- Report Phishing
- Additional Information
The Report Phishing button is a Microsoft Outlook Add-in that makes it easy for users to report suspected phishing emails directly to Microsoft and the ITS Security team. The Report phishing button is available in the Outlook desktop app’s ribbon bar and Outlook on the web.
- Select the phishing email
- Click the Report Phishing button
- A pop-up will appear asking if you want to report the phishing email. Select Report or Don’t Report.
Regardless of your selection, the email will be deleted from the inbox and moved to the Deleted Items folder.
If you report an email in error, you can retrieve the email from your Deleted Items folder.
Note: The button will appear in a different location in the Outlook desktop app versus Outlook on the web.
Phishing button – desktop application:
The phishing button will appear in the main menu at the top right as shown below.
Phishing button – Outlook on the web (browser window):
The phishing button will appear at the top right of an opened email as shown below. If you don’t see it, click the “More actions” menu (…)
Click the Report Phishing button anytime you believe you have received a phishing email or any potentially dangerous email. Any messages you report using the Report Phishing button will be automatically deleted from your Inbox and moved to the Deleted Items folder. The emails you report will also be forwarded to the ITS Security team to help identify phishing campaigns and to Microsoft’s cloud-based detection engine to improve filtering for others.
Note: This button should only be used to mark emails with malicious intent. Other nuisance emails, such as spam or marketing emails, should be flagged using the “Junk Email” feature.
When in doubt, please contact the ITS Service Desk for assistance.
Emails, text messages or phone calls that attempt to trick the recipient into providing information or taking an action. Pause and think before responding or taking action. The attackers are after your passwords, financial info, identity, or money. The reason behind falling for these scams are urgency, desire to please, greed, curiosity, complacency, fear and that is why 1 out of 10 attempts is successful.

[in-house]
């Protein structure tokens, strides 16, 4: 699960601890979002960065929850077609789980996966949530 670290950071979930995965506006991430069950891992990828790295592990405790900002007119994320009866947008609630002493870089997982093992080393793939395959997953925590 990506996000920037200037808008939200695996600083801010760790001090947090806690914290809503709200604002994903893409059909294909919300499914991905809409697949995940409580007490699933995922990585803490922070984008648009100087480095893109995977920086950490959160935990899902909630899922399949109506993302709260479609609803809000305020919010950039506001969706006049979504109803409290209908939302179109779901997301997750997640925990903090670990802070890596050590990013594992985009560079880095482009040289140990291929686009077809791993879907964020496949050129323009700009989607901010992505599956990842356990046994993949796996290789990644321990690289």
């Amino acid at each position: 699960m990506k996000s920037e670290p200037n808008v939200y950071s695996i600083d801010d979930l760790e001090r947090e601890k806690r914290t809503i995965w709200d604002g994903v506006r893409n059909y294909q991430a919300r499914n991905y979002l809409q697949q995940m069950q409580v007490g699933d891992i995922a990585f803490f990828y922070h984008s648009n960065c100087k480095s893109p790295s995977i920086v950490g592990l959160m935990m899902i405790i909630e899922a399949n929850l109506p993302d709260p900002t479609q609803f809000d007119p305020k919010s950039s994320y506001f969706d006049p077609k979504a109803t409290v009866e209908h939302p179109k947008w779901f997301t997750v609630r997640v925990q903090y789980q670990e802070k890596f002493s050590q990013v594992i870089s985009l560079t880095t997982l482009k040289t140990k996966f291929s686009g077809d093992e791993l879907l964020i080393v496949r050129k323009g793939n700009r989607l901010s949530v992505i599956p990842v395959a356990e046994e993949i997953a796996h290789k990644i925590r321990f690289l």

Attackers might send emails, text messages, use phone calls, or post messages online in a phishing attack. They might include malware on the website or in an attachment, trying to take over your computer. They can also make fake websites that can ask you to log in, trying to steal your username and password. Hover over the link to see if it is the correct link. Only open attachments that you are expecting and check the file extension (Avoid EXE, COM and VBS).
- If an email appears to come from someone at the University, but has an [External Email] tag, it may be a phishing message. Be extra careful on mobile devices where it may not show the email address.
- The subject line is in ALL CAPS.
- If an email appears to be sent to a long list of people and not just to you.
- If the email uses a generic greeting, or uses your email address in the greeting. e.g. Dear user, or Dear firstname.lastname@example.org
- The message asks you to send money, Bitcoin, gift cards, checks, etc.
- Asks you for your password or directs you to a website asking for your password (or personal information).
- There is a call for immediate action – “download this now”, “confirm your email identity now” or “click on the link below”.
- Tries to invoke an emotional response to get you to take an action without thinking.
- There are spelling or grammatical errors in the email.
- For more information on scams and how to protect yourself, visit the Canadian Anti-Fraud Centre.
- A complete course on phishing: Phishing: General Course
- A short course on phishing: Phishing – Six Clues That Should Raise Your Suspicions
- Test your phishing detection skills: Mass Market Phishing